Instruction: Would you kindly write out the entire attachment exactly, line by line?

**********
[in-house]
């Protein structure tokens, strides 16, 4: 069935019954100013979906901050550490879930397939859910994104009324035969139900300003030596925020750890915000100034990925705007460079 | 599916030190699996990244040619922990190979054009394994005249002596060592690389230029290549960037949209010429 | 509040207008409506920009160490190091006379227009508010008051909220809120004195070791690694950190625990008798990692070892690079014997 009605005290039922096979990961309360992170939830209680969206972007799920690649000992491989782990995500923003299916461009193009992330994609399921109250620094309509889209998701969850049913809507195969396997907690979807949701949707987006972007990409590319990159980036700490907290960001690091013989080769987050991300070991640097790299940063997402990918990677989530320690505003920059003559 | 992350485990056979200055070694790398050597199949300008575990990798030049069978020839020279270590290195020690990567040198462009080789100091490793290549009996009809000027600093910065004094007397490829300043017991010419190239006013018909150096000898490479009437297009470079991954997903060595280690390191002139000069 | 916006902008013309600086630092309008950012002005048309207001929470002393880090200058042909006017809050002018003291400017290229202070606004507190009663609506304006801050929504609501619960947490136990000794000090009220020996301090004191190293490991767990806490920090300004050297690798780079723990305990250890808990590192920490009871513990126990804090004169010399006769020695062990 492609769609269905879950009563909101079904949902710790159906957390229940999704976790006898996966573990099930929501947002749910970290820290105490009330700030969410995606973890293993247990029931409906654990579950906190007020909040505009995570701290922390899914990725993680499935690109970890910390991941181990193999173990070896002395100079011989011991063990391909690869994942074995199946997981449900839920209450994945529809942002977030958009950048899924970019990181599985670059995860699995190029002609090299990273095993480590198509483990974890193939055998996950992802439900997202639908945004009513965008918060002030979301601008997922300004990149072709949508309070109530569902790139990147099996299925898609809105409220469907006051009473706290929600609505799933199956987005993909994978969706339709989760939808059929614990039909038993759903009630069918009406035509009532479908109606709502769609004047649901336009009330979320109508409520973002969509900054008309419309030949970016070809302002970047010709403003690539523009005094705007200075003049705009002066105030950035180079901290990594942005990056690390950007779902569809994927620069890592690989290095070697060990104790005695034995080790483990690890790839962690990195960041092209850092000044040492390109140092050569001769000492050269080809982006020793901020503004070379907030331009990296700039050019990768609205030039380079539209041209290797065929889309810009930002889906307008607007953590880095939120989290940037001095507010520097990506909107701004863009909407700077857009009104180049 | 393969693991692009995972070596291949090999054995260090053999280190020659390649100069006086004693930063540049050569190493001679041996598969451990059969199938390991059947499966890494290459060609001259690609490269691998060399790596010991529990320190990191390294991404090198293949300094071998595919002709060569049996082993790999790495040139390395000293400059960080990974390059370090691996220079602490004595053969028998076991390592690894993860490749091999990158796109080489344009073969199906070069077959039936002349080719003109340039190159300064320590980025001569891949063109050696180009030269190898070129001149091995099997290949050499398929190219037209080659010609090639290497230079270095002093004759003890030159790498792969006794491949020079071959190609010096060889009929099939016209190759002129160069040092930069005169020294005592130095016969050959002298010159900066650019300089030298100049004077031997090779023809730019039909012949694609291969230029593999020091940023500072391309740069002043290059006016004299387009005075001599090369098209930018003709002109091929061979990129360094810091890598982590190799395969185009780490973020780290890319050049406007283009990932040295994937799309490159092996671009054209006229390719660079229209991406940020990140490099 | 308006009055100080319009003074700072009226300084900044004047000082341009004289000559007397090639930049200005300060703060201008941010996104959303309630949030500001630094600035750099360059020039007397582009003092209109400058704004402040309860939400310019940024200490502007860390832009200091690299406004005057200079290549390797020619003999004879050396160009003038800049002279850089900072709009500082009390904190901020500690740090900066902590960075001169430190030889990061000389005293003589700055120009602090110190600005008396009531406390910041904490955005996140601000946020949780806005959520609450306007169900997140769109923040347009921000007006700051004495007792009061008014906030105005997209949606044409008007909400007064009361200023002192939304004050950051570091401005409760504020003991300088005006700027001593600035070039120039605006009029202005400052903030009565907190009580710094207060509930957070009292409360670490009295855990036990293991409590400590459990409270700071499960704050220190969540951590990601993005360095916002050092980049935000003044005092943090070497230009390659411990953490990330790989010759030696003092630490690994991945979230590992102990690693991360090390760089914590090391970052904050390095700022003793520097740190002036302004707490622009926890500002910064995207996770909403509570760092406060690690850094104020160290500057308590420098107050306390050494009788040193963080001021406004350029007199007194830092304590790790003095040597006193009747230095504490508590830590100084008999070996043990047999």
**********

[in-house]
């Protein structure tokens, strides 16, 4: 069935019954100013979906901050550490879930397939859910994104009324035969139900300003030596925020750890915000100034990925705007460079 | 599916030190699996990244040619922990190979054009394994005249002596060592690389230029290549960037949209010429 | 509040207008409506920009160490190091006379227009508010008051909220809120004195070791690694950190625990008798990692070892690079014997 009605005290039922096979990961309360992170939830209680969206972007799920690649000992491989782990995500923003299916461009193009992330994609399921109250620094309509889209998701969850049913809507195969396997907690979807949701949707987006972007990409590319990159980036700490907290960001690091013989080769987050991300070991640097790299940063997402990918990677989530320690505003920059003559 | 992350485990056979200055070694790398050597199949300008575990990798030049069978020839020279270590290195020690990567040198462009080789100091490793290549009996009809000027600093910065004094007397490829300043017991010419190239006013018909150096000898490479009437297009470079991954997903060595280690390191002139000069 | 916006902008013309600086630092309008950012002005048309207001929470002393880090200058042909006017809050002018003291400017290229202070606004507190009663609506304006801050929504609501619960947490136990000794000090009220020996301090004191190293490991767990806490920090300004050297690798780079723990305990250890808990590192920490009871513990126990804090004169010399006769020695062990 492609769609269905879950009563909101079904949902710790159906957390229940999704976790006898996966573990099930929501947002749910970290820290105490009330700030969410995606973890293993247990029931409906654990579950906190007020909040505009995570701290922390899914990725993680499935690109970890910390991941181990193999173990070896002395100079011989011991063990391909690869994942074995199946997981449900839920209450994945529809942002977030958009950048899924970019990181599985670059995860699995190029002609090299990273095993480590198509483990974890193939055998996950992802439900997202639908945004009513965008918060002030979301601008997922300004990149072709949508309070109530569902790139990147099996299925898609809105409220469907006051009473706290929600609505799933199956987005993909994978969706339709989760939808059929614990039909038993759903009630069918009406035509009532479908109606709502769609004047649901336009009330979320109508409520973002969509900054008309419309030949970016070809302002970047010709403003690539523009005094705007200075003049705009002066105030950035180079901290990594942005990056690390950007779902569809994927620069890592690989290095070697060990104790005695034995080790483990690890790839962690990195960041092209850092000044040492390109140092050569001769000492050269080809982006020793901020503004070379907030331009990296700039050019990768609205030039380079539209041209290797065929889309810009930002889906307008607007953590880095939120989290940037001095507010520097990506909107701004863009909407700077857009009104180049 | 393969693991692009995972070596291949090999054995260090053999280190020659390649100069006086004693930063540049050569190493001679041996598969451990059969199938390991059947499966890494290459060609001259690609490269691998060399790596010991529990320190990191390294991404090198293949300094071998595919002709060569049996082993790999790495040139390395000293400059960080990974390059370090691996220079602490004595053969028998076991390592690894993860490749091999990158796109080489344009073969199906070069077959039936002349080719003109340039190159300064320590980025001569891949063109050696180009030269190898070129001149091995099997290949050499398929190219037209080659010609090639290497230079270095002093004759003890030159790498792969006794491949020079071959190609010096060889009929099939016209190759002129160069040092930069005169020294005592130095016969050959002298010159900066650019300089030298100049004077031997090779023809730019039909012949694609291969230029593999020091940023500072391309740069002043290059006016004299387009005075001599090369098209930018003709002109091929061979990129360094810091890598982590190799395969185009780490973020780290890319050049406007283009990932040295994937799309490159092996671009054209006229390719660079229209991406940020990140490099 | 308006009055100080319009003074700072009226300084900044004047000082341009004289000559007397090639930049200005300060703060201008941010996104959303309630949030500001630094600035750099360059020039007397582009003092209109400058704004402040309860939400310019940024200490502007860390832009200091690299406004005057200079290549390797020619003999004879050396160009003038800049002279850089900072709009500082009390904190901020500690740090900066902590960075001169430190030889990061000389005293003589700055120009602090110190600005008396009531406390910041904490955005996140601000946020949780806005959520609450306007169900997140769109923040347009921000007006700051004495007792009061008014906030105005997209949606044409008007909400007064009361200023002192939304004050950051570091401005409760504020003991300088005006700027001593600035070039120039605006009029202005400052903030009565907190009580710094207060509930957070009292409360670490009295855990036990293991409590400590459990409270700071499960704050220190969540951590990601993005360095916002050092980049935000003044005092943090070497230009390659411990953490990330790989010759030696003092630490690994991945979230590992102990690693991360090390760089914590090391970052904050390095700022003793520097740190002036302004707490622009926890500002910064995207996770909403509570760092406060690690850094104020160290500057308590420098107050306390050494009788040193963080001021406004350029007199007194830092304590790790003095040597006193009747230095504490508590830590100084008999070996043990047999």